A woman must learn to fall in love again after returning to her own time in Fosdick’s (The Accidental Wife, 2015, etc.) time-travel romance sequel.
Jessica Brewster thought she was done with traveling through time. Almost three years ago, this modern woman spent four months roughing it in 1886 after magically replacing her look-alike great-great-grandmother Jessamine. As she tried to fit in and keep her real identity secret, she fell in love with Jessamine’s husband, Mitch, and over that summer, she learned “what it meant to love, really love in a heart-thumping, tear-jerking way that would shred priorities.” Now returned to the present day, and separated from the man she loves by more than a century, she lives in a remote Wyoming cabin, raising the person she brought back with her: their son, Scout. But then food and other small items start disappearing from her home. When Jess accidentally shoots the thief responsible, wounding him in a way that results in amnesia, she notices that the man looks just like Mitch. Could he have found a way to reunite with them, even through time? Fosdick cleverly reverses the roles in this sequel as she continues Jess’ romantic tale. At first, Jess and the wounded man struggle with the fact that they’re effectively strangers to each other. But as their love blossoms and fragments of memories return, she starts to feel that something’s off. As Jess tries to dig up the truth about what happened to Mitch, the book grounds readers in wonderfully detailed, fully researched history. The book’s second part transports readers into a related story, set in Meirliún Manor in Ireland, involving the forbidden love between a servant and the daughter of the family he serves. Some parts of the story drag a bit, and readers of the first book may question some of Jess’ decisions in this one. However, Fosdick adroitly resolves her situation and thematically ties the various plotlines together to deliver a satisfying conclusion.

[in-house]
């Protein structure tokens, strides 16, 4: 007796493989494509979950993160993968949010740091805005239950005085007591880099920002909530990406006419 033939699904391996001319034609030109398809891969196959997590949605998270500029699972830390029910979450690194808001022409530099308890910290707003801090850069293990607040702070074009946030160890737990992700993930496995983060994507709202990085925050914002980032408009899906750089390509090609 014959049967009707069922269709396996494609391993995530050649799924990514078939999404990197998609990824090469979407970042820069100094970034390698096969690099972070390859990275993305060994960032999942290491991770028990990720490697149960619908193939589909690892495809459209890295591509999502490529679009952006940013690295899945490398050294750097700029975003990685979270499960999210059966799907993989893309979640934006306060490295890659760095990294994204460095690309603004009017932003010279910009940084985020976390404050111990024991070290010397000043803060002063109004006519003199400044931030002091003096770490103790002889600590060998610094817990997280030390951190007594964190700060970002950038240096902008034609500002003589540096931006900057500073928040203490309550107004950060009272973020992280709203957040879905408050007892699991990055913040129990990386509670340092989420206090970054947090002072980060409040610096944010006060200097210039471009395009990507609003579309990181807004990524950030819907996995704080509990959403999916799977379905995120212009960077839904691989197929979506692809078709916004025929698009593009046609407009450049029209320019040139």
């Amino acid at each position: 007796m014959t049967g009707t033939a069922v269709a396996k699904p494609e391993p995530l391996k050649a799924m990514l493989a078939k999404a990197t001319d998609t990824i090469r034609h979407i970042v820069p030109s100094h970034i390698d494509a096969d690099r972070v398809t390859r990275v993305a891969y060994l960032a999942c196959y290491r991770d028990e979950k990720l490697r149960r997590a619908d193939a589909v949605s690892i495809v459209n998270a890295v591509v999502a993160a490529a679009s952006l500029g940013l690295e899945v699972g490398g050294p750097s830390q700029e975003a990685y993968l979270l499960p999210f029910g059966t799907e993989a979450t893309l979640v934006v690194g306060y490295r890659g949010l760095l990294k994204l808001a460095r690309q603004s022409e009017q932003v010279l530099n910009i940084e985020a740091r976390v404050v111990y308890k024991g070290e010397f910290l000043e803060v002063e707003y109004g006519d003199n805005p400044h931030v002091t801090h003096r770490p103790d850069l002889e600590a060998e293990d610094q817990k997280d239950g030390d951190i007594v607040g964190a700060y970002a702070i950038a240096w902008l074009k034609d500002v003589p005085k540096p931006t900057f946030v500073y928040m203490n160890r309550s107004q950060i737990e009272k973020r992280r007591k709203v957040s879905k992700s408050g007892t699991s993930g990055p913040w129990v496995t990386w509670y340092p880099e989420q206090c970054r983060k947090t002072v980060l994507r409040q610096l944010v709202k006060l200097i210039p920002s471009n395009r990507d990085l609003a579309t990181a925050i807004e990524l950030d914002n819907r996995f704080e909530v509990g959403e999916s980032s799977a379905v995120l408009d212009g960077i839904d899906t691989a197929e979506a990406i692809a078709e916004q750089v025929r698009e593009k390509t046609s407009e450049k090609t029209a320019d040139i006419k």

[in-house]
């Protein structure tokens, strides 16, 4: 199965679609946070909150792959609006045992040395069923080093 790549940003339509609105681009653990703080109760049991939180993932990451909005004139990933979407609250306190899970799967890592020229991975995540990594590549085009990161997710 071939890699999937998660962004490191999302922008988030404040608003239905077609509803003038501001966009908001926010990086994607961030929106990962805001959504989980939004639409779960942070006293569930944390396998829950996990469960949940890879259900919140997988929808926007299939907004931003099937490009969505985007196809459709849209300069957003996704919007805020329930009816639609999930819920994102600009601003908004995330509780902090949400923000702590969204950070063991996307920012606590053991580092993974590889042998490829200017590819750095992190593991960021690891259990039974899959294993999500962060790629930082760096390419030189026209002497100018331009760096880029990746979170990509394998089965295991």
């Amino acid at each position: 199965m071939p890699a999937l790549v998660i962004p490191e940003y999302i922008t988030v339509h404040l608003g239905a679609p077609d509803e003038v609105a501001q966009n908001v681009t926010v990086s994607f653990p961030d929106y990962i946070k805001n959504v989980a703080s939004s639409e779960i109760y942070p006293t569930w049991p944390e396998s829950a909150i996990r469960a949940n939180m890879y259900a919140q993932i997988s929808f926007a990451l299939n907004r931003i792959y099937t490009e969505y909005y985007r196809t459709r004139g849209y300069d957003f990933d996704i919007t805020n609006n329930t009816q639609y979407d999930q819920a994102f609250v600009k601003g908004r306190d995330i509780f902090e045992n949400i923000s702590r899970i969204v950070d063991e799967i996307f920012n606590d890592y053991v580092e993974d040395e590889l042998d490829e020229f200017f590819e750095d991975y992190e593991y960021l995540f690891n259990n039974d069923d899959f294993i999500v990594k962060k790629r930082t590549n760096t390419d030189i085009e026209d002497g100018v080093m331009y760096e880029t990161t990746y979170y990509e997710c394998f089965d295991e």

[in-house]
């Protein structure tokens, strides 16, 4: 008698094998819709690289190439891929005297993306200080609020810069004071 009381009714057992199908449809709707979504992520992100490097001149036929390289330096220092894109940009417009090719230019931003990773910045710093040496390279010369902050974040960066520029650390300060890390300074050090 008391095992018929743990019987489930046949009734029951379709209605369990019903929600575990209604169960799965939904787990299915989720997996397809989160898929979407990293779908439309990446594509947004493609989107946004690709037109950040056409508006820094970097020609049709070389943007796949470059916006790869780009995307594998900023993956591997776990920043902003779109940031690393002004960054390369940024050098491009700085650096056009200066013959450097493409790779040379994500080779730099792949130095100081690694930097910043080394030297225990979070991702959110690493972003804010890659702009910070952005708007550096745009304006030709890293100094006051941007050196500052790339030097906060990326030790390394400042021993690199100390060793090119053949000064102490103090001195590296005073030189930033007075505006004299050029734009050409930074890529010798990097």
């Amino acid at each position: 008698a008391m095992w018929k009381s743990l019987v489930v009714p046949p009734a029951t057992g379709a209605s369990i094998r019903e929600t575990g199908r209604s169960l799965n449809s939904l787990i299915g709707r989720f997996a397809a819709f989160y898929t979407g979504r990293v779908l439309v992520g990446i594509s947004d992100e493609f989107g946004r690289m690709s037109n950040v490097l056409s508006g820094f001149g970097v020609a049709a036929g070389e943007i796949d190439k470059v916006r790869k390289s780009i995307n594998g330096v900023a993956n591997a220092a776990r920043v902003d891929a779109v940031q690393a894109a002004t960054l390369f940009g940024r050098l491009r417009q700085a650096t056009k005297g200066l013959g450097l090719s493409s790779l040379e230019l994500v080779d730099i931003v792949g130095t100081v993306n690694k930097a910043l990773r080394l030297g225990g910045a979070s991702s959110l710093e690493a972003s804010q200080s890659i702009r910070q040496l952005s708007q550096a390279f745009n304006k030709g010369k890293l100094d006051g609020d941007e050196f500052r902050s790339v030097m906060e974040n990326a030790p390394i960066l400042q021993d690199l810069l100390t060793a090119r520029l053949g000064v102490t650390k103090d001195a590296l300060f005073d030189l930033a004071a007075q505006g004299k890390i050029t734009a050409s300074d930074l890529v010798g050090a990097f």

A transporting and satisfying read that offers a fanciful twist on its genre.